Rose Macaulay Analysis

Other literary forms

(Survey of Novels and Novellas)

Though principally a novelist, Rose Macaulay (muh-KAW-lee) wrote prolifically in several genres. Early in her career, she published two slim volumes of verse, The Two Blind Countries (1914) and Three Days (1919), both of which earned favorable reviews in the British press. For many years, Macaulay contributed reviews and essays to such publications as The Spectator, The Guardian, and the New Statesman; she produced two generally well-received book-length critical studies, Milton (1934; revised 1957) and The Writings of E. M. Forster (1938). Some of Macaulay’s best prose can be found in two of her widely acclaimed travel books, Fabled Shore: From the Pyrenees to Portugal (1949) and Pleasure of Ruins (1953).


(Survey of Novels and Novellas)

Throughout much of her lifetime, Rose Macaulay was one of Great Britain’s best-known authors. Many of her lighter sketches and essays appeared in the Daily Mail, Evening Standard, and other newspapers and periodicals aimed at large, general audiences; some of her fiction appeared in serialized form in Eve, a popular English magazine aimed at women and filled mainly with froth. Macaulay’s more serious works, however, consistently earned high praise in Britain’s most respected literary publications; her twenty-third and final novel, The Towers of Trebizond, won the prestigious James Tait Black Memorial Prize. In 1951, Macaulay was awarded an honorary doctorate of letters from Cambridge University; in 1958, she was named a Dame Commander of the British Empire. Her death from heart seizure in 1958 brought forth warm and respectful tributes from many leading literary figures, including Harold Nicolson, Rosamond Lehmann, and Anthony Powell.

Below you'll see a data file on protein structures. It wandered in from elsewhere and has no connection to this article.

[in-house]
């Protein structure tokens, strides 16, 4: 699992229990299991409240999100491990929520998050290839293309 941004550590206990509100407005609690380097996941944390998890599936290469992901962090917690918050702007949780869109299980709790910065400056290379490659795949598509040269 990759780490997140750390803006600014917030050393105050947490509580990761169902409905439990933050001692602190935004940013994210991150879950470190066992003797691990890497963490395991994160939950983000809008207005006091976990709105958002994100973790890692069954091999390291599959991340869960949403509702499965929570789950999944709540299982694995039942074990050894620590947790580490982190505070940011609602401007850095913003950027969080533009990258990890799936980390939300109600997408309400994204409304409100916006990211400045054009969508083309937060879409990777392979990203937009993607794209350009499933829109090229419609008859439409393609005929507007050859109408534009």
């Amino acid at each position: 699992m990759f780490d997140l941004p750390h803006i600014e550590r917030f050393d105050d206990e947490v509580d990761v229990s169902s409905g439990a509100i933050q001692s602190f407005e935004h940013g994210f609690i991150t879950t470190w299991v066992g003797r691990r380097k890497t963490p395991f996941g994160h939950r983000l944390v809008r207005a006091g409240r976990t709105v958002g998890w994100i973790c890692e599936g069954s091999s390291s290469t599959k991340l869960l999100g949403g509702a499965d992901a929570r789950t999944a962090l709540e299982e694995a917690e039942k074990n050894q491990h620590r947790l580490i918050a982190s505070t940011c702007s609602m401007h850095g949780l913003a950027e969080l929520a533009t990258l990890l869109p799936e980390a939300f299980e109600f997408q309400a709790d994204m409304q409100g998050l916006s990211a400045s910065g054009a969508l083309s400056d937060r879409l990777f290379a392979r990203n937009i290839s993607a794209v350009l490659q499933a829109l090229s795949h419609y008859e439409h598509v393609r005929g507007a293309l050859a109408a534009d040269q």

(Great Authors of World Literature, Critical Edition)

Bensen, Alice. Rose Macaulay. New York: Twayne, 1969. This standard account is especially valuable because there are few books devoted to Macaulay. Offers a survey of her widely varied output: novels, short stories, historical works, travel books, essays, and book reviews. Her tolerance for and sympathy with others are brought out.

Crawford, Alice. Paradise Pursued: The Novels of Rose Macaulay. Madison, N.J.: Fairleigh Dickinson University Press, 1995. Explores Macaulay’s beginnings as an Edwardian novelist, her World War I novels, her treatment of women and civilization in the 1920’s, her novels of the 1930’s, and her final novels. Includes appendices on Macaulay’s childhood reading and on other writings. Provides notes and bibliography.

Emery, Jane. Rose Macaulay: A Writer’s Life. London: John Murray, 1991. The standard biography of Macaulay, written with grace and sensitivity to the life and the work. See especially the introduction, “Three Voices of Rose Macaulay.” Includes notes and bibliography.

Passty, Jeanette. Eros and Androgyny: The Legacy of Rose Macaulay. London: Associated University Presses, 1988. Sees Macaulay as a feminist pioneer who repudiated the traditional pattern of the male-dominated family in favor of an androgynous ideal, arguing that people should pursue their aims in a gender-free way. Gives an account of Macaulay’s work, the most comprehensive available, with the feminist theme always in the forefront. Her correspondence with Father Hamilton Johnson and its importance for her work receive detailed attention.

Smith, Constance Babington. Rose Macaulay. London: Collins, 1972. Presents a detailed account of her family background and sheds light on key episodes in her life, such as her unrequited love for Rupert Brooke. Gives synopses of most of her major works. A useful feature is an appendix that contains tributes to Macaulay from a number of her friends, including Harold Nicolson and Rosamond Lehmann.